In part 5 we introduced the PGSE experiment to measure self-diffusion coefficients. We saw that if the peak integrals are displayed as a Stejskal-Tanner plot we can immediately identify if there is a single self-diffusion coefficient or not. This works pretty well for neat liquids, or solutions with a single type of molecule, or even polymer molecules with a size distribution. However, in real life we are often dealing with mixtures of molecules, and it would be nice if we could somehow separate the spectra of the individual compounds.
Consider for example the spectrum of a mixture of procaine and paracetamol in D2O. This is shown in the middle scan of Figure 1, along with the spectra of the pure compounds above and below. If we had only the mixture available, but not the pure compounds, it would be hard to figure out how many and which compounds are present in the mixture.
These spectra, along with all the others shown in this post, were acquired on a Spinsolve benchtop NMR spectrometer with additional hardware to enable PFGs for measuring diffusion.
Figure 1: Spectra of procaine (top), paracetamol (bottom), and a 1:1 mixture of both (middle) in D2O.
In this case, there are some peaks in the spectrum of the mixture which are well resolved and belong to a single component. For example, the singlet at 2.07 ppm is the methyl peak of paracetamol, whilst the triplet at 1.26 ppm is the methyl peak of procaine. This suggests that we could run a PGSE experiment on the mixture and use the integrals of these two peaks to measure the self-diffusion coefficient of both compounds.
The stacked spectra of a PGSE experiment run on the paracetamol/procaine sample is shown in Figure 2 (a). If we look closely, we see that the solvent peak (shaded in blue) at 4.7 ppm decreases much faster with increasing gradient amplitude than the analyte peaks (shaded red and green). The normalised integrals of these three peaks are plotted in Figure 2 (b). We can see that there is a significant difference in self-diffusion coefficient between solvent and the two different types of molecules in the mixture.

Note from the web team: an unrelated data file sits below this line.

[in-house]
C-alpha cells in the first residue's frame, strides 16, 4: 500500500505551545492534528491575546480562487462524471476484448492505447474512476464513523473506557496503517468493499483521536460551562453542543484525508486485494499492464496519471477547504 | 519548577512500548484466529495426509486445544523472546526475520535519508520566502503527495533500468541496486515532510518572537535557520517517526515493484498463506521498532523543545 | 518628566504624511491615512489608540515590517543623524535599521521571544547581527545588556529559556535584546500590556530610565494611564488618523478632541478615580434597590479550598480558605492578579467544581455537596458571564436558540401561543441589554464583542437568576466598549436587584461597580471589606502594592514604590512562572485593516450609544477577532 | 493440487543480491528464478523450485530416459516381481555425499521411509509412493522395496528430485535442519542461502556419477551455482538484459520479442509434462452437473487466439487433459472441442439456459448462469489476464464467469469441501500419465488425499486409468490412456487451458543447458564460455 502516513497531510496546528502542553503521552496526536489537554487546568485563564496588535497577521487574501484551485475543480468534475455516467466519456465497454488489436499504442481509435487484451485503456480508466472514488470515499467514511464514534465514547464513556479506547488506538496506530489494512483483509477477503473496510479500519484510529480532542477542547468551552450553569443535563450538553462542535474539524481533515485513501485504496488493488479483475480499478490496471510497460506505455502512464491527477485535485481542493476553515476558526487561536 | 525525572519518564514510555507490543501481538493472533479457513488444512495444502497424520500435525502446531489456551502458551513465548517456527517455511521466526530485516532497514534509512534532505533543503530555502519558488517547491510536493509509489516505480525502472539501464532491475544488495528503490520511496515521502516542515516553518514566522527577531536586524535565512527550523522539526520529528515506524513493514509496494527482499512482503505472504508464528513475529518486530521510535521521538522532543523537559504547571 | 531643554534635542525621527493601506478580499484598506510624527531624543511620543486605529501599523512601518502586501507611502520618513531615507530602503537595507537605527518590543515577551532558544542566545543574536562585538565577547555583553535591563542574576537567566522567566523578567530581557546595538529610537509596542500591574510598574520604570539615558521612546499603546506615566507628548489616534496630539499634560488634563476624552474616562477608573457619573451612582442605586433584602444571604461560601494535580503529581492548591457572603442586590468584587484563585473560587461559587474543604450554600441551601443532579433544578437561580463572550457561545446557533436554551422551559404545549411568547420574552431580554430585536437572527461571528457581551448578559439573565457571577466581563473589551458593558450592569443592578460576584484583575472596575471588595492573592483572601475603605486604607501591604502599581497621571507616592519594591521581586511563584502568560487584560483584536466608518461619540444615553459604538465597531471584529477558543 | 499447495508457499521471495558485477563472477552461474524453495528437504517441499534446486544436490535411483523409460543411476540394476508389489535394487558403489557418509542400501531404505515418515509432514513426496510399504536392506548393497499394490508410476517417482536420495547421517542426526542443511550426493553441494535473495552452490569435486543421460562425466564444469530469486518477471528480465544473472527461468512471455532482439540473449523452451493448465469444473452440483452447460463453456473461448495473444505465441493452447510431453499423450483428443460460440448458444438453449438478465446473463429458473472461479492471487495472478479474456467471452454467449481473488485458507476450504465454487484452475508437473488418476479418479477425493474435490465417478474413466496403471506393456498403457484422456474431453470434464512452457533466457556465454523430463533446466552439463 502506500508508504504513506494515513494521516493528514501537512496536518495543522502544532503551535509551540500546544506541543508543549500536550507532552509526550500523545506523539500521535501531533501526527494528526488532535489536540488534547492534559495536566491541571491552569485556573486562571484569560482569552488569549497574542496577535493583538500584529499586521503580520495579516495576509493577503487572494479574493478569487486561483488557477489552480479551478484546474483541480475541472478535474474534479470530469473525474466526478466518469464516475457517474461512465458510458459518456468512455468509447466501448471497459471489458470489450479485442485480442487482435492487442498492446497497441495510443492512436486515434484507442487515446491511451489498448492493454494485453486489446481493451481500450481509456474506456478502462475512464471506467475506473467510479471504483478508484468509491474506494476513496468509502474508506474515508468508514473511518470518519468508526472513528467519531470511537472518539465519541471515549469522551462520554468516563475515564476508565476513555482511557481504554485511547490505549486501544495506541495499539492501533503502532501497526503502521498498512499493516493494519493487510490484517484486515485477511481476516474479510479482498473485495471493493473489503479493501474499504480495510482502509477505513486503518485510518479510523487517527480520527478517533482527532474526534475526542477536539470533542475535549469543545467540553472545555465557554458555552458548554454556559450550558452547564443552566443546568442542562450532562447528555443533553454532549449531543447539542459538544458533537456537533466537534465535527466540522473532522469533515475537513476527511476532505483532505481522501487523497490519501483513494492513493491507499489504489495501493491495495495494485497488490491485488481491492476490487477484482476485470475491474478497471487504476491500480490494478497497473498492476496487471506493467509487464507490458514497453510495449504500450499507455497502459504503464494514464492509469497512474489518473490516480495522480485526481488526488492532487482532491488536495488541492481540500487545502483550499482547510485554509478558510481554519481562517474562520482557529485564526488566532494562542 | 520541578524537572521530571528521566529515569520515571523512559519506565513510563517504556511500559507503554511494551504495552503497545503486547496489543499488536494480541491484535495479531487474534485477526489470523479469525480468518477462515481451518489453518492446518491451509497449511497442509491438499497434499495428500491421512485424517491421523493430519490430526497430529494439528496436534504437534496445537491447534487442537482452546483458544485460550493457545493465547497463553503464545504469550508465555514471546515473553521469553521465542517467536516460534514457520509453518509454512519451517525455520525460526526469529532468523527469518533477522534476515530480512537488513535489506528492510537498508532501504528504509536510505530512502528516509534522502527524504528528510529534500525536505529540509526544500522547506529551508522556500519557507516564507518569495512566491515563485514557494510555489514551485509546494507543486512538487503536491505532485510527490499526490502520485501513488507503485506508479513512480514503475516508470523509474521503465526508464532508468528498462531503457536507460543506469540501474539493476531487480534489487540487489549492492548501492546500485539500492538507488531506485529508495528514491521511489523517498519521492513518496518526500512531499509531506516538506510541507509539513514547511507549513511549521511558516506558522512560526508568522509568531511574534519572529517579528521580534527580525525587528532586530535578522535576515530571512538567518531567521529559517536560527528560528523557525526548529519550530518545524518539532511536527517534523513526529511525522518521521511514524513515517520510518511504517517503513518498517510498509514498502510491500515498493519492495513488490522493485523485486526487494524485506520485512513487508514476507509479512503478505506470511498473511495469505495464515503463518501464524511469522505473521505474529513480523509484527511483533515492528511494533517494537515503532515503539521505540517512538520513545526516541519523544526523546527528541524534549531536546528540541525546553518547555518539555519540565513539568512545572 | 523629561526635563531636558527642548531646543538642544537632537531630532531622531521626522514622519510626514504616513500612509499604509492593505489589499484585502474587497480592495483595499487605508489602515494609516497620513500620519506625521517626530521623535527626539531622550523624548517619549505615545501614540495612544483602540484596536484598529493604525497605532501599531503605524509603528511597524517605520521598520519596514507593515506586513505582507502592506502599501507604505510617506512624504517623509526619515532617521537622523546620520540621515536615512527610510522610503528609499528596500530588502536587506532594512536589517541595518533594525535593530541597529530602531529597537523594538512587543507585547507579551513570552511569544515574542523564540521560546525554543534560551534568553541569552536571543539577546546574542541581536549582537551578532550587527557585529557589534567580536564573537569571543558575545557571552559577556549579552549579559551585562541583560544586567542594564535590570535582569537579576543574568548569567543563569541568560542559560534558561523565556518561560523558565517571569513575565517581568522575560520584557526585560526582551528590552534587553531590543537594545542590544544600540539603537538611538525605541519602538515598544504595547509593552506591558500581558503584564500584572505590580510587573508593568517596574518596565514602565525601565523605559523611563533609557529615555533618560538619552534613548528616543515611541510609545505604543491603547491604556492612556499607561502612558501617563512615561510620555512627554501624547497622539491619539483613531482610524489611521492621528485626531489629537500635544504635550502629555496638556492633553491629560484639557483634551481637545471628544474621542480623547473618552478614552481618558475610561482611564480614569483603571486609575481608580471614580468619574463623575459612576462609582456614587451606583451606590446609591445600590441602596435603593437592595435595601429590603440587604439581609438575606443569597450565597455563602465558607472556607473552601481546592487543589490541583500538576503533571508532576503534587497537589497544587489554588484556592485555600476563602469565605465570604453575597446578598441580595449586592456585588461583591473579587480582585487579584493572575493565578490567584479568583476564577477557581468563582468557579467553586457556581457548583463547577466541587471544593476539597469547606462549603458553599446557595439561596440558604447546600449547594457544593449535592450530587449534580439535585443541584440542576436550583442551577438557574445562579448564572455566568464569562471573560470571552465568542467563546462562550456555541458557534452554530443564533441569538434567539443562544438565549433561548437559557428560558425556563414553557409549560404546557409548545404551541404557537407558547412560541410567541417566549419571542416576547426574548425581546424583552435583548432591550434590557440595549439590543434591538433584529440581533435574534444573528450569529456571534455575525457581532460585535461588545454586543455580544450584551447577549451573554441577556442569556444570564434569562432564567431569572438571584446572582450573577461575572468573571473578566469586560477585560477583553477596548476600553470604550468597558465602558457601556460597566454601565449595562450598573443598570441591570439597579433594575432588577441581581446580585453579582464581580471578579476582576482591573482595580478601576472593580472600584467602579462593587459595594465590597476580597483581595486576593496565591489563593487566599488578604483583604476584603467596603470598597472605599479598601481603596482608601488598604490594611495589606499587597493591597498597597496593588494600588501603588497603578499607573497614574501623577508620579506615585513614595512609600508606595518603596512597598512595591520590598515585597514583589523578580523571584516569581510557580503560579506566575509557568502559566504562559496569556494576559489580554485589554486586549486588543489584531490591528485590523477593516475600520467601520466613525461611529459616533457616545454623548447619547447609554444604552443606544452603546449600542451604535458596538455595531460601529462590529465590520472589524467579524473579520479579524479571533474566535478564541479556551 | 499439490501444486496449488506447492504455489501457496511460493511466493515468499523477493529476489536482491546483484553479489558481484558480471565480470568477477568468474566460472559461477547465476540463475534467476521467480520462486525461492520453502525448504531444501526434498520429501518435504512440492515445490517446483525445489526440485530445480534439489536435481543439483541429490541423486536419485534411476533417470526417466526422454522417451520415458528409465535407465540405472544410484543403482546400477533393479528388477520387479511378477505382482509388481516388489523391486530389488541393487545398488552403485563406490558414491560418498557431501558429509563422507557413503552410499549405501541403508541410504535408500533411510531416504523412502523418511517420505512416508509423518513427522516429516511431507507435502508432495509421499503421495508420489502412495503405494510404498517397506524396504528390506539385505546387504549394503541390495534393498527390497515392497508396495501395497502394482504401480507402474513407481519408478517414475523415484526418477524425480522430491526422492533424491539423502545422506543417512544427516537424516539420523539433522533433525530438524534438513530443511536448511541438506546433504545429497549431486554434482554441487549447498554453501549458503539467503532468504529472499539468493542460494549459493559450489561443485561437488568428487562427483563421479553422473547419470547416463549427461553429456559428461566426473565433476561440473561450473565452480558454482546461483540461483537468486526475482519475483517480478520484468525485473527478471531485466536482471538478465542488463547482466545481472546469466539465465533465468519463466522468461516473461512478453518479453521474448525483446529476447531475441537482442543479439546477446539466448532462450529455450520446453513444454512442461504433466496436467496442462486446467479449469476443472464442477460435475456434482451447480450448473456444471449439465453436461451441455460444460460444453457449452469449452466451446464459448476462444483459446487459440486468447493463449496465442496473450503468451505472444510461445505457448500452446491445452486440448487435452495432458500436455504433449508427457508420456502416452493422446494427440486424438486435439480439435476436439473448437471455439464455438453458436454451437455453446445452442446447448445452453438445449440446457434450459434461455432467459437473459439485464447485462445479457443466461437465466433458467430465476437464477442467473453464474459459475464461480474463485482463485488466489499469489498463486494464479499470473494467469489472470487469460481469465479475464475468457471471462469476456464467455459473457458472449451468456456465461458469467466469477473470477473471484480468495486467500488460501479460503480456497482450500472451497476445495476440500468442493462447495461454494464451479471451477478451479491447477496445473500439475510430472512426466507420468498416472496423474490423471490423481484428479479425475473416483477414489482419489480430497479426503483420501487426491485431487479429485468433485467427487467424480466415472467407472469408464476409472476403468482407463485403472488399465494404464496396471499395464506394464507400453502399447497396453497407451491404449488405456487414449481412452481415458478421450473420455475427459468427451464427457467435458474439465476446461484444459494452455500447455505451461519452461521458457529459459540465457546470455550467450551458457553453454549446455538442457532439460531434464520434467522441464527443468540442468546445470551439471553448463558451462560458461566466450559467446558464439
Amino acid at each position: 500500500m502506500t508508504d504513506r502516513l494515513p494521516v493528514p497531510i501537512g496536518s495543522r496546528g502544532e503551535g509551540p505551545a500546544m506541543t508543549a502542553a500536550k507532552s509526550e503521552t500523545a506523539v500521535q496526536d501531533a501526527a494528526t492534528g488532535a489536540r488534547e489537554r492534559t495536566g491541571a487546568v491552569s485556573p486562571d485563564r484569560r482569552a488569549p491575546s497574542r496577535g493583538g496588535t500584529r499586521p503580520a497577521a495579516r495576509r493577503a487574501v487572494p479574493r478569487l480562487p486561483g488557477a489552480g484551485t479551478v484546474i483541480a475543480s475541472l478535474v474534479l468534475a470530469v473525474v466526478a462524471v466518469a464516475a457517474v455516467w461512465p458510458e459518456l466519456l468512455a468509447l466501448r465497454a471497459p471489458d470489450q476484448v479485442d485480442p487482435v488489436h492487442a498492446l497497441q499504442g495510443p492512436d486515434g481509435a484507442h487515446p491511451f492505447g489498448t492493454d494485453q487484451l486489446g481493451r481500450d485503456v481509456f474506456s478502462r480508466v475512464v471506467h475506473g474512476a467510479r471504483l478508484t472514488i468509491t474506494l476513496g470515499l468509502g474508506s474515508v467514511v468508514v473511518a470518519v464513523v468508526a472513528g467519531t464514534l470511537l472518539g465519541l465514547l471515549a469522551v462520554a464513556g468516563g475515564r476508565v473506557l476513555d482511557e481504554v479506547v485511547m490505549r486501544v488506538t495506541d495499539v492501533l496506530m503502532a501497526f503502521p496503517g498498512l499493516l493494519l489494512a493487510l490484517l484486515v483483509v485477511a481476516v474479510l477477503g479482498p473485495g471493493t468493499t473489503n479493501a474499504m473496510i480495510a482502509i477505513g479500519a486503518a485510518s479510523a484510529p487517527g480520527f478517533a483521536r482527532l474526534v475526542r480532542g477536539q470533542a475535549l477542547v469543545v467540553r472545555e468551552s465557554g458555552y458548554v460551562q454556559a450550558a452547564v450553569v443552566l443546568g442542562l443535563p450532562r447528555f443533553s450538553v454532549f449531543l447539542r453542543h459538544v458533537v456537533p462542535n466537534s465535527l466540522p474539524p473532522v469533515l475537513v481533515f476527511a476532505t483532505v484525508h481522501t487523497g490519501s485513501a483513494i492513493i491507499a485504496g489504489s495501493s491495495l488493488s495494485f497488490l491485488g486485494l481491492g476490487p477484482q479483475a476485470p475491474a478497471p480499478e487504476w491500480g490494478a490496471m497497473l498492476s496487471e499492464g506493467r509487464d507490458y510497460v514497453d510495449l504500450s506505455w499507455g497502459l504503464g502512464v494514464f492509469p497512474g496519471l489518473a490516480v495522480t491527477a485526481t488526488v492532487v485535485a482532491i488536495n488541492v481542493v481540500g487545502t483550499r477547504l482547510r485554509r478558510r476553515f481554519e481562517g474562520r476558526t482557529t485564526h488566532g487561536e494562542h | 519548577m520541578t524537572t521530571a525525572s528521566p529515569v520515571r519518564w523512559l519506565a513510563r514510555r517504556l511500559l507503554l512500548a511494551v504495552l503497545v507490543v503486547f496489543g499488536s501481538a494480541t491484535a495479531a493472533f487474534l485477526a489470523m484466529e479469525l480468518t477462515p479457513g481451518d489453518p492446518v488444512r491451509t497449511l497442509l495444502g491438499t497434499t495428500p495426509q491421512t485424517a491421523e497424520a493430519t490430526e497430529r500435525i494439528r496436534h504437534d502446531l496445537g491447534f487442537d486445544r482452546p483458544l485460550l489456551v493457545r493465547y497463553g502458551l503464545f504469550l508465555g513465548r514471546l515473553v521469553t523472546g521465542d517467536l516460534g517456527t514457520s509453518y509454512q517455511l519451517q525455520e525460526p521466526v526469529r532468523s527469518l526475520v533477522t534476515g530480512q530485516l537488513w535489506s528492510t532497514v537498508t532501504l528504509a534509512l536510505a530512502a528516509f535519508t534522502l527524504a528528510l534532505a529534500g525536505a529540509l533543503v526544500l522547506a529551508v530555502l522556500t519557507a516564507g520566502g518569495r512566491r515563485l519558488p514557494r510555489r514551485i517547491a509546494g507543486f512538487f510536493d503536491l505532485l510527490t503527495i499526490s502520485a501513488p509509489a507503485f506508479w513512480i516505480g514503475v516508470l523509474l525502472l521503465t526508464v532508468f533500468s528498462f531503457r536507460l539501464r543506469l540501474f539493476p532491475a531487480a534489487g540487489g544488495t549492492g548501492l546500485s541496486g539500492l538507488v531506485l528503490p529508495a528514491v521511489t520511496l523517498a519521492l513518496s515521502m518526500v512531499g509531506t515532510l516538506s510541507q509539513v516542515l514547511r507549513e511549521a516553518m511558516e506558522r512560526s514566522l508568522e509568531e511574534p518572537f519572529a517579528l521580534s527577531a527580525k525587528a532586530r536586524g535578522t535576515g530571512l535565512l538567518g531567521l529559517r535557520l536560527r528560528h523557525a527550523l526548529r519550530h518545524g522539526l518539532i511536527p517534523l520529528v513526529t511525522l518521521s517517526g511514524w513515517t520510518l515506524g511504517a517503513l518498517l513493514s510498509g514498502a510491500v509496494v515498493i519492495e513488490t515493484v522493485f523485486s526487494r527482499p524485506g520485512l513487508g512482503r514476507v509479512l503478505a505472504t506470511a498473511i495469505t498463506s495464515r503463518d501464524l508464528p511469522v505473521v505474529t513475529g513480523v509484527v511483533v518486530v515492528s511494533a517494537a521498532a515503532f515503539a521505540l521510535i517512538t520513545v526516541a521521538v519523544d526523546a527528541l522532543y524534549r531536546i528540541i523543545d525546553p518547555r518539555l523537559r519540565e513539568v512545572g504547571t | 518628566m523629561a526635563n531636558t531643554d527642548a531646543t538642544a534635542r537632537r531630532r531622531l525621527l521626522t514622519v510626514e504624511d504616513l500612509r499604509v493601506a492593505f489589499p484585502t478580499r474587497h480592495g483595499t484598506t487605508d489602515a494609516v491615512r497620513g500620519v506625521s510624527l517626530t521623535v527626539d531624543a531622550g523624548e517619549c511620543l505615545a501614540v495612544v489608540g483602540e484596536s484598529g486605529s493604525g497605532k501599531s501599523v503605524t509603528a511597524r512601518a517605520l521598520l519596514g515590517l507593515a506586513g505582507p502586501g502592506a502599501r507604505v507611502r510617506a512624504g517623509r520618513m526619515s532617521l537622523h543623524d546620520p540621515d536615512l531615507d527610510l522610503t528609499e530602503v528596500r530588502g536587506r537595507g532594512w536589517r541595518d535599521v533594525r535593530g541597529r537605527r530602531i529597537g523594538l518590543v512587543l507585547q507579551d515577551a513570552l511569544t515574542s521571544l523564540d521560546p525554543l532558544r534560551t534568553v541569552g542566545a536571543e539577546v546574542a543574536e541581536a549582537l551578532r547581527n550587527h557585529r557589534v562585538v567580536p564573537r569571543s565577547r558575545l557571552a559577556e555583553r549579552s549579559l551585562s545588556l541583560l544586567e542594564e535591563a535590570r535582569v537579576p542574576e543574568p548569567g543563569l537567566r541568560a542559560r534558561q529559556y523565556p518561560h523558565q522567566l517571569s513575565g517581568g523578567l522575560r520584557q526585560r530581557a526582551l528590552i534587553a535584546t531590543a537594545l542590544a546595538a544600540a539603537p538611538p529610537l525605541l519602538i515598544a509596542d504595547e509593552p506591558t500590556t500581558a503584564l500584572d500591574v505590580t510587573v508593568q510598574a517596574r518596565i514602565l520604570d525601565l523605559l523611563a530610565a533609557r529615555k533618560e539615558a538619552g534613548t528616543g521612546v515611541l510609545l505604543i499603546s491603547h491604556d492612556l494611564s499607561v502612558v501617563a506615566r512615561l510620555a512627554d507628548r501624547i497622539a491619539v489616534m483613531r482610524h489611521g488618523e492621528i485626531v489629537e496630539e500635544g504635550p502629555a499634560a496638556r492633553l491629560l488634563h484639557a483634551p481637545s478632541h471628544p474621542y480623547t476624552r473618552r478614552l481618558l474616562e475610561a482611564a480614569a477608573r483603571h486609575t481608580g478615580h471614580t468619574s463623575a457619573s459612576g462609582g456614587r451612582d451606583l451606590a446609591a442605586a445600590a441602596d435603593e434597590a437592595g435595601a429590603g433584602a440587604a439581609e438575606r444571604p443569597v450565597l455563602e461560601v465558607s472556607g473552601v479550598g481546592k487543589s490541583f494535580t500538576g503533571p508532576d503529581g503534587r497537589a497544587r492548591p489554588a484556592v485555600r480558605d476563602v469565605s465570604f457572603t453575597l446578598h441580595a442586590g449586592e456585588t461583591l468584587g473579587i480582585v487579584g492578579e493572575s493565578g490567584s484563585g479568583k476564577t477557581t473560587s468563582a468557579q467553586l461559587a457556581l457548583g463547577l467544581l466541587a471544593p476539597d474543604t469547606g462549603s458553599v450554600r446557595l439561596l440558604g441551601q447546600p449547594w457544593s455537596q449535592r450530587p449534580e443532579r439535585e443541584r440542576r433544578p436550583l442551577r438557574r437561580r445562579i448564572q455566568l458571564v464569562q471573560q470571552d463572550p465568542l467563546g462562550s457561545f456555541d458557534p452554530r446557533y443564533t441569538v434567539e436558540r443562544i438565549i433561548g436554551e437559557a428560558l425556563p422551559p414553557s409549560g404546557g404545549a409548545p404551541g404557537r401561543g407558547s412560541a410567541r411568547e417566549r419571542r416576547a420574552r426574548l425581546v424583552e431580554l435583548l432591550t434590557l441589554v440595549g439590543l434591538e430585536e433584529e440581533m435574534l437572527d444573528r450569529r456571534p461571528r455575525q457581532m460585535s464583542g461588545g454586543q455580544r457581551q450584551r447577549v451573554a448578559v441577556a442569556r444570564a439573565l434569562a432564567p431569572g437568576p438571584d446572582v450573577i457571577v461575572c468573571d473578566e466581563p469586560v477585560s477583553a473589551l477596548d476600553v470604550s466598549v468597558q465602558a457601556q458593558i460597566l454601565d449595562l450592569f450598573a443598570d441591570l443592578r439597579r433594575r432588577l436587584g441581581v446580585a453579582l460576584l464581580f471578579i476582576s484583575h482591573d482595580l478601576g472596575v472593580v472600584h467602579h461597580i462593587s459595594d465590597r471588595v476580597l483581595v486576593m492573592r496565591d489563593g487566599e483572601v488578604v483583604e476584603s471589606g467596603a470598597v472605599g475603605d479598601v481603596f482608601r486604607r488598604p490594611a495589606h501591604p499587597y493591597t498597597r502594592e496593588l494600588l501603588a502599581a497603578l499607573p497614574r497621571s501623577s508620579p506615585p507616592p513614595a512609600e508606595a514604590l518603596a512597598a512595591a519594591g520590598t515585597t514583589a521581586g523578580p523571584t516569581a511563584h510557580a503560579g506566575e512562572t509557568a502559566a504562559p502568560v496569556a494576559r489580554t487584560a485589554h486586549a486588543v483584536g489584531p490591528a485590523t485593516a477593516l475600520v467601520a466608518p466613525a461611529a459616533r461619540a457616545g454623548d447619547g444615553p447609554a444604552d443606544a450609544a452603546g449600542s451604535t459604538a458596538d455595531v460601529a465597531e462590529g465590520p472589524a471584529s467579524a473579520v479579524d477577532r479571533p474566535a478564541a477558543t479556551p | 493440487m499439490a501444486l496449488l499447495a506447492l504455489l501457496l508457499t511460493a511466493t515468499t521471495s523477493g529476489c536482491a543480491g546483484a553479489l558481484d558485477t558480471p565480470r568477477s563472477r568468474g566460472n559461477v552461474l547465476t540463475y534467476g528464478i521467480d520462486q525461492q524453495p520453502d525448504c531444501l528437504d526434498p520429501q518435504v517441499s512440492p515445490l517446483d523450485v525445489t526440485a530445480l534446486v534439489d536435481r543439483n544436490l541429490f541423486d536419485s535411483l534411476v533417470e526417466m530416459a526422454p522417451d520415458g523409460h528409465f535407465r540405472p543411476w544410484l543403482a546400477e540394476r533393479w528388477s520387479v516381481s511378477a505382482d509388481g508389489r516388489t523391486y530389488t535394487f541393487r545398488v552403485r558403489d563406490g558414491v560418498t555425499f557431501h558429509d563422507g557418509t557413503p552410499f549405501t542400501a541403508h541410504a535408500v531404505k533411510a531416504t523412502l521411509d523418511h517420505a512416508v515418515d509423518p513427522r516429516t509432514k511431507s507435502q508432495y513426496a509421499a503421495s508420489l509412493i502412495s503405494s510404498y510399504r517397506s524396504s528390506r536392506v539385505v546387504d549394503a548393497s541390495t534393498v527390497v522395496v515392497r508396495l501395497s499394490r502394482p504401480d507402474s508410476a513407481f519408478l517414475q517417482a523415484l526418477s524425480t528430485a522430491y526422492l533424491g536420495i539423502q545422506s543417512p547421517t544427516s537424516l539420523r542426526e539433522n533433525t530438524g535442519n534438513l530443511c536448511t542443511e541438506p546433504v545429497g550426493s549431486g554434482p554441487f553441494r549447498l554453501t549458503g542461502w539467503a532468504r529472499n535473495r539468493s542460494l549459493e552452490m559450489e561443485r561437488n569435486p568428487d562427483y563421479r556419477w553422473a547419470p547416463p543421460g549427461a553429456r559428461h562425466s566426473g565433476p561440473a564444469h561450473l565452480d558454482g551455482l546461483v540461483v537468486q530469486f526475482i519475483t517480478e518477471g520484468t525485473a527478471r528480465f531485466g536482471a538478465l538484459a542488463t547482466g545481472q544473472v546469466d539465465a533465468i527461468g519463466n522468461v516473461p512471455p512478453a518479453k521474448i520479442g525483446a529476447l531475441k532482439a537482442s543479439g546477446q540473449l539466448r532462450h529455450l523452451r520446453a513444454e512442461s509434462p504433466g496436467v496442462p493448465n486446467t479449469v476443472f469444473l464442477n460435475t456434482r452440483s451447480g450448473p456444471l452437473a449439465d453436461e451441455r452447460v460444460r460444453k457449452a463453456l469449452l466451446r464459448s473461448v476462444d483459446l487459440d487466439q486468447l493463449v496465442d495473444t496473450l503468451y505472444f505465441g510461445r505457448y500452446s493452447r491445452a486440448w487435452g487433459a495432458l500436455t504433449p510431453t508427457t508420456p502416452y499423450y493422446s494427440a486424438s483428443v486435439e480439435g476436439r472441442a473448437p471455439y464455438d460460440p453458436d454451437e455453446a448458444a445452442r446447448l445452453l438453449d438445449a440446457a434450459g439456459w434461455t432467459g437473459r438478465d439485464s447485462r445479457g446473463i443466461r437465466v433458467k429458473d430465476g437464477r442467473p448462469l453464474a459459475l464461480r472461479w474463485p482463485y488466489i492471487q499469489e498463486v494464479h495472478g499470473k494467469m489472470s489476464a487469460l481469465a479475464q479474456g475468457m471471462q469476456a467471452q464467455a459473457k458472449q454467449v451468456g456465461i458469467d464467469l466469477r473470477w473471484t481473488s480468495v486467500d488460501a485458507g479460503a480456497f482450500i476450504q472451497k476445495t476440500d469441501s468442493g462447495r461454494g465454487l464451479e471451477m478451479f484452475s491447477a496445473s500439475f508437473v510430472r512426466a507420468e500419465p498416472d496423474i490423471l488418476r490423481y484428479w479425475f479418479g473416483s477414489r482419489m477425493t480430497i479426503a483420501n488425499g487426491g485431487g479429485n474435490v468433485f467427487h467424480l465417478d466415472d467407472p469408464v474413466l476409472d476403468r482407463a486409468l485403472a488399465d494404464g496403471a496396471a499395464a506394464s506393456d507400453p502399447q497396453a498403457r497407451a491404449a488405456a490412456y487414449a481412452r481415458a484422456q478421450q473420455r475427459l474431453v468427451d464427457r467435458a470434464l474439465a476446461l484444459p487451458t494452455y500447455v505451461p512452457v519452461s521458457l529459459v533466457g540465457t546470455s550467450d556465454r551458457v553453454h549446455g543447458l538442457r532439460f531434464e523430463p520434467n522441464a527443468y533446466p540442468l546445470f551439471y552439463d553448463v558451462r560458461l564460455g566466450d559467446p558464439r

Figure 2: (a) A stacked plot of measured spectra of the paracetamol/procaine mixture. (b) Stejskal-Tanner plots of the solvent peak (blue), and the methyl peaks of paracetamol (red) and procaine (green).
The analysis so far has been done manually and requires some initial knowledge about the peaks. Wouldn’t it be nice to have a way to analyse a diffusion experiment automatically so that we can immediately see which peak belongs to which diffusion coefficient, or even separate the spectra of the components?
Such an analysis is indeed possible. It is called Diffusion Ordered Spectroscopy (DOSY) and creates a two-dimensional plot similar to a two-dimensional spectrum. The chemical shift is measured along the horizontal axis, and along the vertical axis we show the self-diffusion coefficient. There are tools around which can perform this analysis, and one of them is the DOSY Toolbox. Using this toolbox, I have inverted the data set shown in Figure 2 (a) to create a DOSY spectrum. This is shown in Figure 3.
Figure 3: A DOSY spectrum of a mixture of paracetamol and procaine in D2O. The 2D peaks align themselves along horizontal lines, corresponding to the same component in the mixture.
What is obvious from this 2D spectrum is that the peaks are aligned along horizontal lines. Each of these lines corresponds to a different self-diffusion coefficient, and therefore a different component of the mixture. We can immediately separate the solvent peak, as well as the other two components, although their diffusion coefficients differ by a little more than 10%. This makes DOSY a very powerful tool for mixture analysis by NMR when the components have different diffusion coefficients.
As the DOSY experiment separates the components of a mixture via their molecular mobility similar to chromatography, this type of technique is sometimes also known as NMR chromatography. The advantage of the DOSY method for mixture analysis is that it does not require all the sample preparation, solvents and columns required for conventional chromatography.
The Spinsolve benchtop NMR spectrometer can now be purchased with additional hardware to enable PFGs for measuring diffusion. If you have any questions or want to discuss how gradients or other NMR methods can help with your application please Contact Us